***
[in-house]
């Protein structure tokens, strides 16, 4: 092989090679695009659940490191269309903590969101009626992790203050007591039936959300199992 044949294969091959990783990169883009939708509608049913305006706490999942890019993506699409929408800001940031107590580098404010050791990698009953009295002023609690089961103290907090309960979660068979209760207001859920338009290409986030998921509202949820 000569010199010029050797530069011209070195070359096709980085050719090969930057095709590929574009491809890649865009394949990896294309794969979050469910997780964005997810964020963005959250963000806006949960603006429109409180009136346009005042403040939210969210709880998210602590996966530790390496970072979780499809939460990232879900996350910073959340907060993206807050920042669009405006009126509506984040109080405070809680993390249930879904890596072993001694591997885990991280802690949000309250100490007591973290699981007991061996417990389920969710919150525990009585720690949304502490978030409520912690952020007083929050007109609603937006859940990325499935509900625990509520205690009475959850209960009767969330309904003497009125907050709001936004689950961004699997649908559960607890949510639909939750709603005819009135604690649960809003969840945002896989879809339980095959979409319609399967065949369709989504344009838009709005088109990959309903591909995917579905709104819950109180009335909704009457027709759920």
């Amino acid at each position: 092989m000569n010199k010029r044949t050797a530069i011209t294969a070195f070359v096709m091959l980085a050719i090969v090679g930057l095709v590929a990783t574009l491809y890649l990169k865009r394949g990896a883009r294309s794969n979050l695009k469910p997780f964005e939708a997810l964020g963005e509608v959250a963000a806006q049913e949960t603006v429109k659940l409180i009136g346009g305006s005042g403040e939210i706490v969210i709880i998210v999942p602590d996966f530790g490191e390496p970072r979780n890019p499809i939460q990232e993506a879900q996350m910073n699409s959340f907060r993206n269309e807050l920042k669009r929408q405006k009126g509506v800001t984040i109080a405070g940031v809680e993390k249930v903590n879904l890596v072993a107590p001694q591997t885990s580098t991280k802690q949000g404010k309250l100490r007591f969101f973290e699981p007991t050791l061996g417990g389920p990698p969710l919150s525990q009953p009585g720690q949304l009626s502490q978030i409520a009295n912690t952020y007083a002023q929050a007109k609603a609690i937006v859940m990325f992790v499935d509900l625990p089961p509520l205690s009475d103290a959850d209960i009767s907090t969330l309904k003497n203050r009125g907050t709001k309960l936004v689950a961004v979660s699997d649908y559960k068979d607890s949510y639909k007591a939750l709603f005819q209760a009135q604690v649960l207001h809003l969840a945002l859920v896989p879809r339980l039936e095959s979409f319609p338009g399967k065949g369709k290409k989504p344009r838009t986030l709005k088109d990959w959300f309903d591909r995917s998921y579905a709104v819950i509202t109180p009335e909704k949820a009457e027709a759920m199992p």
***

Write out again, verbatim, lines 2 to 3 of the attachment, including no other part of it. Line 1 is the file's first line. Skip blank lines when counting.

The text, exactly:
């Protein structure tokens, strides 16, 4: 092989090679695009659940490191269309903590969101009626992790203050007591039936959300199992 044949294969091959990783990169883009939708509608049913305006706490999942890019993506699409929408800001940031107590580098404010050791990698009953009295002023609690089961103290907090309960979660068979209760207001859920338009290409986030998921509202949820 000569010199010029050797530069011209070195070359096709980085050719090969930057095709590929574009491809890649865009394949990896294309794969979050469910997780964005997810964020963005959250963000806006949960603006429109409180009136346009005042403040939210969210709880998210602590996966530790390496970072979780499809939460990232879900996350910073959340907060993206807050920042669009405006009126509506984040109080405070809680993390249930879904890596072993001694591997885990991280802690949000309250100490007591973290699981007991061996417990389920969710919150525990009585720690949304502490978030409520912690952020007083929050007109609603937006859940990325499935509900625990509520205690009475959850209960009767969330309904003497009125907050709001936004689950961004699997649908559960607890949510639909939750709603005819009135604690649960809003969840945002896989879809339980095959979409319609399967065949369709989504344009838009709005088109990959309903591909995917579905709104819950109180009335909704009457027709759920």
């Amino acid at each position: 092989m000569n010199k010029r044949t050797a530069i011209t294969a070195f070359v096709m091959l980085a050719i090969v090679g930057l095709v590929a990783t574009l491809y890649l990169k865009r394949g990896a883009r294309s794969n979050l695009k469910p997780f964005e939708a997810l964020g963005e509608v959250a963000a806006q049913e949960t603006v429109k659940l409180i009136g346009g305006s005042g403040e939210i706490v969210i709880i998210v999942p602590d996966f530790g490191e390496p970072r979780n890019p499809i939460q990232e993506a879900q996350m910073n699409s959340f907060r993206n269309e807050l920042k669009r929408q405006k009126g509506v800001t984040i109080a405070g940031v809680e993390k249930v903590n879904l890596v072993a107590p001694q591997t885990s580098t991280k802690q949000g404010k309250l100490r007591f969101f973290e699981p007991t050791l061996g417990g389920p990698p969710l919150s525990q009953p009585g720690q949304l009626s502490q978030i409520a009295n912690t952020y007083a002023q929050a007109k609603a609690i937006v859940m990325f992790v499935d509900l625990p089961p509520l205690s009475d103290a959850d209960i009767s907090t969330l309904k003497n203050r009125g907050t709001k309960l936004v689950a961004v979660s699997d649908y559960k068979d607890s949510y639909k007591a939750l709603f005819q209760a009135q604690v649960l207001h809003l969840a945002l859920v896989p879809r339980l039936e095959s979409f319609p338009g399967k065949g369709k290409k989504p344009r838009t986030l709005k088109d990959w959300f309903d591909r995917s998921y579905a709104v819950i509202t109180p009335e909704k949820a009457e027709a759920m199992p």